VM Form Validator Tutorial

VMFormValidator is a JavaScript form validation script based on MooTools 1.3. It aims to provide simple, reliable validation for all form element types across all browsers in an unobtrusive manner. It is 100% styled by CSS and allows for custom validations and error messages. Error messages can be displayed above the form, above each input, or below each input. VMFormValidator should not be used as a replacement for server-side validation (using PHP, .NET, etc) because JavaScript can be disabled.

Quick Tutorial

Let's build a quick registration form and validate it. VMFormValidator requires the MooTools library, so we'll need to download the entire MooTools 1.3 Core file. Go download it quickly if you don't already have it. Don't forget to download a copy of VMFormValidator as well.

If you're new to JavaScript (or MooTools), you'll find the implementation of VMFormValidator fairly easy. It's important to note that VMFormValidator has only two requirements for the form: 1) the form must have an id; 2) the form must use labels. Other than that, you're free to style the form however you like. We'll start with constructing our HTML form. For this basic registration form, we're only going to use 4 fields: username, password, passwordConfirm, and email.

<!DOCTYPE html PUBLIC "-//W3C//DTD XHTML 1.0 Transitional//EN" "http://www.w3.org/TR/xhtml1/DTD/xhtml1-transitional.dtd">
<html xmlns="http://www.w3.org/1999/xhtml">
<head>
<meta http-equiv="Content-Type" content="text/html; charset=iso-8859-1" />
<title>VMFormValidatorTutorial</title>
</head>

<body>
	<form id="registration" method="post" action="">
		<label for="username">Username</label>
		<input id="username" name="username" type="text" />
		<label for="password">Password</label>
		<input id="password" name="password" type="password" />
		<label for="confirmPassword">Confirm Password</label>
		<input id="confirmPassword" name="confirmPassword" type="password" />
		<label for="email">Email</label>
		<input id="email" name="email" type="text" />
		<input type="submit" value="Submit" />
	</form>
</body>
</html>

That was pretty easy, right? Let's go ahead and add just a little CSS styling to make our form look better (though we won't go overboard). For this tutorial, we're just going to put it in the head of our XHTML document, but in practice we recommend putting in your stylesheet in a separate file.

<style type="text/css">
	input, label, .errorList {float:left; clear:left;}
</style>

Next we need to add our JavaScript files, MooTools1.2-core.js and VMFormValidator1.0.js. We'll put those in the document head as well.

<script type="text/javascript" src="mootools-1.2-core.js"></script>
<script src="VMFormValidator1.0.js" type="text/javascript"></script>

Now we need to add a little bit of MooTools specific JavaScript. MooTools has a special event called 'domready' that executes whenever the HTML has finished loading. Most MooTools scripts are at least partially executed from within the 'domready' event. Again, we're just going to put this code in the document head, but it could also be in its own file.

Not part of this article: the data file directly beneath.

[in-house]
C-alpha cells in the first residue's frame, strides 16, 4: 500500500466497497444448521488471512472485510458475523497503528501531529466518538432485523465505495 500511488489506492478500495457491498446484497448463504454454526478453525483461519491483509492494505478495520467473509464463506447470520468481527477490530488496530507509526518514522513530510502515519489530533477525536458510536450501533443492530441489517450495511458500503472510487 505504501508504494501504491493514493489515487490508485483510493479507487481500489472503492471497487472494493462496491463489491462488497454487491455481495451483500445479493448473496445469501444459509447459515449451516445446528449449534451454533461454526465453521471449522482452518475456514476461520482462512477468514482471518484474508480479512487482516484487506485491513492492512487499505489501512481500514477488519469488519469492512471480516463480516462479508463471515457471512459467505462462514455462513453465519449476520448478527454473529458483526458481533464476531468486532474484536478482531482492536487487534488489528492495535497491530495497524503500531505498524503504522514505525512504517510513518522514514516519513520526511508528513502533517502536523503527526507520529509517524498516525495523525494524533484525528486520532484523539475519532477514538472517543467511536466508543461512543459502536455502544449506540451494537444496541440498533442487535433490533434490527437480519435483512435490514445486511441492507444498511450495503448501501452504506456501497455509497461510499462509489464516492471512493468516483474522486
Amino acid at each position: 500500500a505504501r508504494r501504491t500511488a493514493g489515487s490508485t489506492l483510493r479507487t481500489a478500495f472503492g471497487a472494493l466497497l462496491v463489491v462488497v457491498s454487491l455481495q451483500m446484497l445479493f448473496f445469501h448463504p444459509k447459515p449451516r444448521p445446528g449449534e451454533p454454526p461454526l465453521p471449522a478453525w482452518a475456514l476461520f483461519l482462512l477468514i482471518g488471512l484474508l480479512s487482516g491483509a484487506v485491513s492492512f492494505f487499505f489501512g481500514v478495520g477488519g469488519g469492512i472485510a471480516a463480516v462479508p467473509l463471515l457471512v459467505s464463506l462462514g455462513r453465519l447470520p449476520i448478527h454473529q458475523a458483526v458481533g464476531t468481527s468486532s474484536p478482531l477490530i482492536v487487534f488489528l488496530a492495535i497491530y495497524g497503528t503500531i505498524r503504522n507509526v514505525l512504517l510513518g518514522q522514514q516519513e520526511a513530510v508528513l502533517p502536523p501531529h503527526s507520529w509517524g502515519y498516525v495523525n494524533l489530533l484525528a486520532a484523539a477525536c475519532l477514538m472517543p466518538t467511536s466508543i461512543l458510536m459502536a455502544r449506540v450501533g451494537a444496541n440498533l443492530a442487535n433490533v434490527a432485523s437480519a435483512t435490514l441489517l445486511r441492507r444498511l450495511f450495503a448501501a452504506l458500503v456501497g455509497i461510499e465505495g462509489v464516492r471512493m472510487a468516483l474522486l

<script type="text/javascript">
	window.addEvent('domready', function(){
		//Our validation code will go here
	});
</script>

All of our validation code is going to be inserted into the 'domready' event, right where the comment currently is. The first thing we'll need to do is initialize the VMFormValidator class. In this case, we'll use the variable form, but you can use register, or form1, or whatever you like. We'll set form equal to a new instance of VMFormValidator. Because the constructor for the VMFormValidator class has one required argument, the form id, we're going to enter in our form id of 'registration', surrounded in quotes to make it a string.

<script type="text/javascript">
	window.addEvent('domready', function(){
		var form = new VMFormValidator('registration');
	});
</script>

The constructor for VMFormValidator also has an optional argument for options, but we'll cover that a little later. Next, we're going make all of our form fields required. To do that, we'll use VMFormValidator's required method. The required method has one required argument, the field name we want to be required, and one optional argument, the error. Almost every method has a default error that it displays, but we can customize it if we want. We'll customize it only for the username and password fields.

<script type="text/javascript">
	window.addEvent('domready', function(){
		var form = new VMFormValidator('registration');
		form.required('username', 'Please enter a username.'); //Custom error
		form.required('password', 'Please enter a password.'); //Custom error
		form.required('confirmPassword'); //Default error
		form.required('email');	//Default error			
	});
</script>